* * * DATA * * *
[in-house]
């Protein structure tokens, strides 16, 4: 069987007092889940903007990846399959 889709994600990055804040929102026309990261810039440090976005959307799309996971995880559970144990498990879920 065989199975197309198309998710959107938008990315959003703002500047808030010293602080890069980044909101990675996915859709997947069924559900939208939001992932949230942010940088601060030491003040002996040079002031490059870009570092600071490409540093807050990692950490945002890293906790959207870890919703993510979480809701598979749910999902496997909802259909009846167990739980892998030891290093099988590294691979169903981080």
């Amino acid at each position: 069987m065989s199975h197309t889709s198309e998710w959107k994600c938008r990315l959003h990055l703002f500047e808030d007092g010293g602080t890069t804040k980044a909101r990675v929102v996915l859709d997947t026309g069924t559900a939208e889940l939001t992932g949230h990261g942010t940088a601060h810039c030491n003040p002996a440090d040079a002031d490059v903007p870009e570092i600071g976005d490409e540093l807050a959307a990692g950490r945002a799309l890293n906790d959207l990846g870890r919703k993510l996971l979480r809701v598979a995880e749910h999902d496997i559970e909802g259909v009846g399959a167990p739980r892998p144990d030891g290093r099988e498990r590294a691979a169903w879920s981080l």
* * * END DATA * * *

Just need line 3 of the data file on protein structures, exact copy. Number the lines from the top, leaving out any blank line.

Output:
């Amino acid at each position: 069987m065989s199975h197309t889709s198309e998710w959107k994600c938008r990315l959003h990055l703002f500047e808030d007092g010293g602080t890069t804040k980044a909101r990675v929102v996915l859709d997947t026309g069924t559900a939208e889940l939001t992932g949230h990261g942010t940088a601060h810039c030491n003040p002996a440090d040079a002031d490059v903007p870009e570092i600071g976005d490409e540093l807050a959307a990692g950490r945002a799309l890293n906790d959207l990846g870890r919703k993510l996971l979480r809701v598979a995880e749910h999902d496997i559970e909802g259909v009846g399959a167990p739980r892998p144990d030891g290093r099988e498990r590294a691979a169903w879920s981080l």